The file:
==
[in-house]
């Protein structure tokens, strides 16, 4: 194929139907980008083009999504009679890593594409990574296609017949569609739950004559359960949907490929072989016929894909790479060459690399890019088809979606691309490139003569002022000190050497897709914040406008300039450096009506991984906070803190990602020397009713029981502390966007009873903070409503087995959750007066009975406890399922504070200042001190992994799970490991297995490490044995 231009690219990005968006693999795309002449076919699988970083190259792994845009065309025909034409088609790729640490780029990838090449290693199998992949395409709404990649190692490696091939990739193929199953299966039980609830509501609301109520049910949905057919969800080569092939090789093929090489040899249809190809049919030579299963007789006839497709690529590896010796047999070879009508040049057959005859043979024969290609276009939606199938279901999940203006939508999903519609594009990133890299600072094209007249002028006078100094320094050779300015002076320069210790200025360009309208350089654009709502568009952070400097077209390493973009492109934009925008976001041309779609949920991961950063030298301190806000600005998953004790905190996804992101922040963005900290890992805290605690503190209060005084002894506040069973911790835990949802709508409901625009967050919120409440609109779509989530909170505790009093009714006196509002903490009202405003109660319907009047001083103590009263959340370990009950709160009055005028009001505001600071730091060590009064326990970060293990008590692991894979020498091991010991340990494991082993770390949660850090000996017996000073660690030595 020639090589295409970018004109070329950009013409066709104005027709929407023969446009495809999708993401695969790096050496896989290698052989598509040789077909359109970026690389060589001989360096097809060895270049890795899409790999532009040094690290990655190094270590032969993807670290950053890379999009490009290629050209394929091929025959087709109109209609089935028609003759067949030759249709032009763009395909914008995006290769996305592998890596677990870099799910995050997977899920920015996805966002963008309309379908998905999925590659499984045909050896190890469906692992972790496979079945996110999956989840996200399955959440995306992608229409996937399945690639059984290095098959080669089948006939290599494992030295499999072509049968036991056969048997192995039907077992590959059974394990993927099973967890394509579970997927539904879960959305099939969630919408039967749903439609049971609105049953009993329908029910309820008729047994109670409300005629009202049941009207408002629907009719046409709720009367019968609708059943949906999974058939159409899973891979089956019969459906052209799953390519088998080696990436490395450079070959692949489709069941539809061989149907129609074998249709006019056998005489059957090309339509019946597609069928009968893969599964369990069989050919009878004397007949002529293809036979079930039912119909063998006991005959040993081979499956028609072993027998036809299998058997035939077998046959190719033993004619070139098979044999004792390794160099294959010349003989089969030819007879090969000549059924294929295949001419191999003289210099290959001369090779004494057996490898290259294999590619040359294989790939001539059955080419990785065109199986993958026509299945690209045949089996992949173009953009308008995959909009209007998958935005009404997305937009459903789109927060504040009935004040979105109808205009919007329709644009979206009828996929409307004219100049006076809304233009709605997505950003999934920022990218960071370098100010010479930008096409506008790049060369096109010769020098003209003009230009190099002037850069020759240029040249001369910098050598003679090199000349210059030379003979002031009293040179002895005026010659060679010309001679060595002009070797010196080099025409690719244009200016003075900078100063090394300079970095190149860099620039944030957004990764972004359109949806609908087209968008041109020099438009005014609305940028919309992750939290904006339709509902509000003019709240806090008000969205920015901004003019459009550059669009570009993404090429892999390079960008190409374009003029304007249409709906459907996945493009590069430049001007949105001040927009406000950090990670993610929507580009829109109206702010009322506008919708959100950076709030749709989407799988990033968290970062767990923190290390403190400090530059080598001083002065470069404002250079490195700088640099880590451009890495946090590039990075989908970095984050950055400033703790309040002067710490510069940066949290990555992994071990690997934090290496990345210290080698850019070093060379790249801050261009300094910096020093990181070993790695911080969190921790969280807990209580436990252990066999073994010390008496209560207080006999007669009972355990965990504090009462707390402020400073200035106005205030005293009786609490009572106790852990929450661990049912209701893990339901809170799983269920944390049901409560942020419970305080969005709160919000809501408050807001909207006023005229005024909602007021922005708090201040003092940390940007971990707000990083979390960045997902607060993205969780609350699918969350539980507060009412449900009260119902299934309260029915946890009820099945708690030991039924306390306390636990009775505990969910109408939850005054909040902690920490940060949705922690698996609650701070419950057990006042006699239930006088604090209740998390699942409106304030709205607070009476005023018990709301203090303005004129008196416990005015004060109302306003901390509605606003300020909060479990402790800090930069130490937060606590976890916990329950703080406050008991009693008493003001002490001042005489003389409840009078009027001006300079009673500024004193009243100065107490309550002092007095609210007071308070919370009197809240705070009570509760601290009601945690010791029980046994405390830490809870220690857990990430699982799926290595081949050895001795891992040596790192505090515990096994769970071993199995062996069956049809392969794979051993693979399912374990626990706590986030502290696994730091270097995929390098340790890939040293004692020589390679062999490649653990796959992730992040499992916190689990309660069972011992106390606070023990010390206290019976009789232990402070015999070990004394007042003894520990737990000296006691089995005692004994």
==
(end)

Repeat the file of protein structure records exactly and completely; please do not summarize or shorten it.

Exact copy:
[in-house]
């Protein structure tokens, strides 16, 4: 194929139907980008083009999504009679890593594409990574296609017949569609739950004559359960949907490929072989016929894909790479060459690399890019088809979606691309490139003569002022000190050497897709914040406008300039450096009506991984906070803190990602020397009713029981502390966007009873903070409503087995959750007066009975406890399922504070200042001190992994799970490991297995490490044995 231009690219990005968006693999795309002449076919699988970083190259792994845009065309025909034409088609790729640490780029990838090449290693199998992949395409709404990649190692490696091939990739193929199953299966039980609830509501609301109520049910949905057919969800080569092939090789093929090489040899249809190809049919030579299963007789006839497709690529590896010796047999070879009508040049057959005859043979024969290609276009939606199938279901999940203006939508999903519609594009990133890299600072094209007249002028006078100094320094050779300015002076320069210790200025360009309208350089654009709502568009952070400097077209390493973009492109934009925008976001041309779609949920991961950063030298301190806000600005998953004790905190996804992101922040963005900290890992805290605690503190209060005084002894506040069973911790835990949802709508409901625009967050919120409440609109779509989530909170505790009093009714006196509002903490009202405003109660319907009047001083103590009263959340370990009950709160009055005028009001505001600071730091060590009064326990970060293990008590692991894979020498091991010991340990494991082993770390949660850090000996017996000073660690030595 020639090589295409970018004109070329950009013409066709104005027709929407023969446009495809999708993401695969790096050496896989290698052989598509040789077909359109970026690389060589001989360096097809060895270049890795899409790999532009040094690290990655190094270590032969993807670290950053890379999009490009290629050209394929091929025959087709109109209609089935028609003759067949030759249709032009763009395909914008995006290769996305592998890596677990870099799910995050997977899920920015996805966002963008309309379908998905999925590659499984045909050896190890469906692992972790496979079945996110999956989840996200399955959440995306992608229409996937399945690639059984290095098959080669089948006939290599494992030295499999072509049968036991056969048997192995039907077992590959059974394990993927099973967890394509579970997927539904879960959305099939969630919408039967749903439609049971609105049953009993329908029910309820008729047994109670409300005629009202049941009207408002629907009719046409709720009367019968609708059943949906999974058939159409899973891979089956019969459906052209799953390519088998080696990436490395450079070959692949489709069941539809061989149907129609074998249709006019056998005489059957090309339509019946597609069928009968893969599964369990069989050919009878004397007949002529293809036979079930039912119909063998006991005959040993081979499956028609072993027998036809299998058997035939077998046959190719033993004619070139098979044999004792390794160099294959010349003989089969030819007879090969000549059924294929295949001419191999003289210099290959001369090779004494057996490898290259294999590619040359294989790939001539059955080419990785065109199986993958026509299945690209045949089996992949173009953009308008995959909009209007998958935005009404997305937009459903789109927060504040009935004040979105109808205009919007329709644009979206009828996929409307004219100049006076809304233009709605997505950003999934920022990218960071370098100010010479930008096409506008790049060369096109010769020098003209003009230009190099002037850069020759240029040249001369910098050598003679090199000349210059030379003979002031009293040179002895005026010659060679010309001679060595002009070797010196080099025409690719244009200016003075900078100063090394300079970095190149860099620039944030957004990764972004359109949806609908087209968008041109020099438009005014609305940028919309992750939290904006339709509902509000003019709240806090008000969205920015901004003019459009550059669009570009993404090429892999390079960008190409374009003029304007249409709906459907996945493009590069430049001007949105001040927009406000950090990670993610929507580009829109109206702010009322506008919708959100950076709030749709989407799988990033968290970062767990923190290390403190400090530059080598001083002065470069404002250079490195700088640099880590451009890495946090590039990075989908970095984050950055400033703790309040002067710490510069940066949290990555992994071990690997934090290496990345210290080698850019070093060379790249801050261009300094910096020093990181070993790695911080969190921790969280807990209580436990252990066999073994010390008496209560207080006999007669009972355990965990504090009462707390402020400073200035106005205030005293009786609490009572106790852990929450661990049912209701893990339901809170799983269920944390049901409560942020419970305080969005709160919000809501408050807001909207006023005229005024909602007021922005708090201040003092940390940007971990707000990083979390960045997902607060993205969780609350699918969350539980507060009412449900009260119902299934309260029915946890009820099945708690030991039924306390306390636990009775505990969910109408939850005054909040902690920490940060949705922690698996609650701070419950057990006042006699239930006088604090209740998390699942409106304030709205607070009476005023018990709301203090303005004129008196416990005015004060109302306003901390509605606003300020909060479990402790800090930069130490937060606590976890916990329950703080406050008991009693008493003001002490001042005489003389409840009078009027001006300079009673500024004193009243100065107490309550002092007095609210007071308070919370009197809240705070009570509760601290009601945690010791029980046994405390830490809870220690857990990430699982799926290595081949050895001795891992040596790192505090515990096994769970071993199995062996069956049809392969794979051993693979399912374990626990706590986030502290696994730091270097995929390098340790890939040293004692020589390679062999490649653990796959992730992040499992916190689990309660069972011992106390606070023990010390206290019976009789232990402070015999070990004394007042003894520990737990000296006691089995005692004994």